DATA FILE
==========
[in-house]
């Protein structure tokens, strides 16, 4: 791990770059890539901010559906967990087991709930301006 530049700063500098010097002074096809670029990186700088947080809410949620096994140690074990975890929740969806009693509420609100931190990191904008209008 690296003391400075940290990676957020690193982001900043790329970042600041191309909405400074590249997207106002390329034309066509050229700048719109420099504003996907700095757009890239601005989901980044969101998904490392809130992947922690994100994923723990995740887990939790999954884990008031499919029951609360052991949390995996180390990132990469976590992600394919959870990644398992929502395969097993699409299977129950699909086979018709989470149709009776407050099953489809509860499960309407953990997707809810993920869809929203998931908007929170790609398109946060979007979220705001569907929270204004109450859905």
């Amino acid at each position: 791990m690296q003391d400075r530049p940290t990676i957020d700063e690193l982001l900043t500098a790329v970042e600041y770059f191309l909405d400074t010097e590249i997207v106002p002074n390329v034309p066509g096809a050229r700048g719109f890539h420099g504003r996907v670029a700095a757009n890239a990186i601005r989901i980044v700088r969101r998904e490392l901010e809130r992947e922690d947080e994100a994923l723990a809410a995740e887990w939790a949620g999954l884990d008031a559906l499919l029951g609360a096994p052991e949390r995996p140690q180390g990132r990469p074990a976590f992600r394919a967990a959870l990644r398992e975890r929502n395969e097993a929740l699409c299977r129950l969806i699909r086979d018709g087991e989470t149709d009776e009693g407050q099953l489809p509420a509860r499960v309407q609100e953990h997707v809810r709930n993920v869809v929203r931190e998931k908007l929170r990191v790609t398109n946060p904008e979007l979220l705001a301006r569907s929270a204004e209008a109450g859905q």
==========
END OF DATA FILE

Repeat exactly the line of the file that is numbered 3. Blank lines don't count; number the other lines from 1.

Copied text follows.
């Amino acid at each position: 791990m690296q003391d400075r530049p940290t990676i957020d700063e690193l982001l900043t500098a790329v970042e600041y770059f191309l909405d400074t010097e590249i997207v106002p002074n390329v034309p066509g096809a050229r700048g719109f890539h420099g504003r996907v670029a700095a757009n890239a990186i601005r989901i980044v700088r969101r998904e490392l901010e809130r992947e922690d947080e994100a994923l723990a809410a995740e887990w939790a949620g999954l884990d008031a559906l499919l029951g609360a096994p052991e949390r995996p140690q180390g990132r990469p074990a976590f992600r394919a967990a959870l990644r398992e975890r929502n395969e097993a929740l699409c299977r129950l969806i699909r086979d018709g087991e989470t149709d009776e009693g407050q099953l489809p509420a509860r499960v309407q609100e953990h997707v809810r709930n993920v869809v929203r931190e998931k908007l929170r990191v790609t398109n946060p904008e979007l979220l705001a301006r569907s929270a204004e209008a109450g859905q």